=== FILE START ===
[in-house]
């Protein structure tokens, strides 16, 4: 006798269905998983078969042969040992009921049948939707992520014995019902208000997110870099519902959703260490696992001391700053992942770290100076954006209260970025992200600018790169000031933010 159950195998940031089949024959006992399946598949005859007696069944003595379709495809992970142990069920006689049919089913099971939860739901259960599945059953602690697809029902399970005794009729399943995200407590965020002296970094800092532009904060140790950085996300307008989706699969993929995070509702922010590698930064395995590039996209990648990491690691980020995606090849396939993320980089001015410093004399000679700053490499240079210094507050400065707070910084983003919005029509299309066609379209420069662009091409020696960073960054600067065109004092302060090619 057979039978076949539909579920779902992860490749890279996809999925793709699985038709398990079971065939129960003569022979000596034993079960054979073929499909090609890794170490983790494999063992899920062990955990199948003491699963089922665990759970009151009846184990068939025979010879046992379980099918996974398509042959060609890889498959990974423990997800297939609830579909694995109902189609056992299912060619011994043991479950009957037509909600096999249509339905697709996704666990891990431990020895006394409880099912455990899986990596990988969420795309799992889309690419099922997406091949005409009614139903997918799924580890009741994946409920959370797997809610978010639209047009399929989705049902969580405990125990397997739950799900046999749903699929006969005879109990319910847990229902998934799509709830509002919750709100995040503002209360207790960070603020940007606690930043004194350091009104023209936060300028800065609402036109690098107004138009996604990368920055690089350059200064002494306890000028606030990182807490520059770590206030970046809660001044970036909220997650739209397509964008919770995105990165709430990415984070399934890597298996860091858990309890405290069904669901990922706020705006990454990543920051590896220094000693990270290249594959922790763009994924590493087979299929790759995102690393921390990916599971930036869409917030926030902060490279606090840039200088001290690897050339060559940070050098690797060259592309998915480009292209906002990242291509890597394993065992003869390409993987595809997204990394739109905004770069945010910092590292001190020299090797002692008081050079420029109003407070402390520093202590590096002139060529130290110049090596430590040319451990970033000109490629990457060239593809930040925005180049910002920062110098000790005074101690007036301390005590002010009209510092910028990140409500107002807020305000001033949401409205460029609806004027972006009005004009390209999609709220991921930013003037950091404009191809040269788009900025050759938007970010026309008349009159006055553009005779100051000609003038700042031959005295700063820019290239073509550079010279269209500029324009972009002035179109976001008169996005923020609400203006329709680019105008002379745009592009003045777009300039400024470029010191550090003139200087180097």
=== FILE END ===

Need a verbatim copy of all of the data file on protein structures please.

[in-house]
């Protein structure tokens, strides 16, 4: 006798269905998983078969042969040992009921049948939707992520014995019902208000997110870099519902959703260490696992001391700053992942770290100076954006209260970025992200600018790169000031933010 159950195998940031089949024959006992399946598949005859007696069944003595379709495809992970142990069920006689049919089913099971939860739901259960599945059953602690697809029902399970005794009729399943995200407590965020002296970094800092532009904060140790950085996300307008989706699969993929995070509702922010590698930064395995590039996209990648990491690691980020995606090849396939993320980089001015410093004399000679700053490499240079210094507050400065707070910084983003919005029509299309066609379209420069662009091409020696960073960054600067065109004092302060090619 057979039978076949539909579920779902992860490749890279996809999925793709699985038709398990079971065939129960003569022979000596034993079960054979073929499909090609890794170490983790494999063992899920062990955990199948003491699963089922665990759970009151009846184990068939025979010879046992379980099918996974398509042959060609890889498959990974423990997800297939609830579909694995109902189609056992299912060619011994043991479950009957037509909600096999249509339905697709996704666990891990431990020895006394409880099912455990899986990596990988969420795309799992889309690419099922997406091949005409009614139903997918799924580890009741994946409920959370797997809610978010639209047009399929989705049902969580405990125990397997739950799900046999749903699929006969005879109990319910847990229902998934799509709830509002919750709100995040503002209360207790960070603020940007606690930043004194350091009104023209936060300028800065609402036109690098107004138009996604990368920055690089350059200064002494306890000028606030990182807490520059770590206030970046809660001044970036909220997650739209397509964008919770995105990165709430990415984070399934890597298996860091858990309890405290069904669901990922706020705006990454990543920051590896220094000693990270290249594959922790763009994924590493087979299929790759995102690393921390990916599971930036869409917030926030902060490279606090840039200088001290690897050339060559940070050098690797060259592309998915480009292209906002990242291509890597394993065992003869390409993987595809997204990394739109905004770069945010910092590292001190020299090797002692008081050079420029109003407070402390520093202590590096002139060529130290110049090596430590040319451990970033000109490629990457060239593809930040925005180049910002920062110098000790005074101690007036301390005590002010009209510092910028990140409500107002807020305000001033949401409205460029609806004027972006009005004009390209999609709220991921930013003037950091404009191809040269788009900025050759938007970010026309008349009159006055553009005779100051000609003038700042031959005295700063820019290239073509550079010279269209500029324009972009002035179109976001008169996005923020609400203006329709680019105008002379745009592009003045777009300039400024470029010191550090003139200087180097």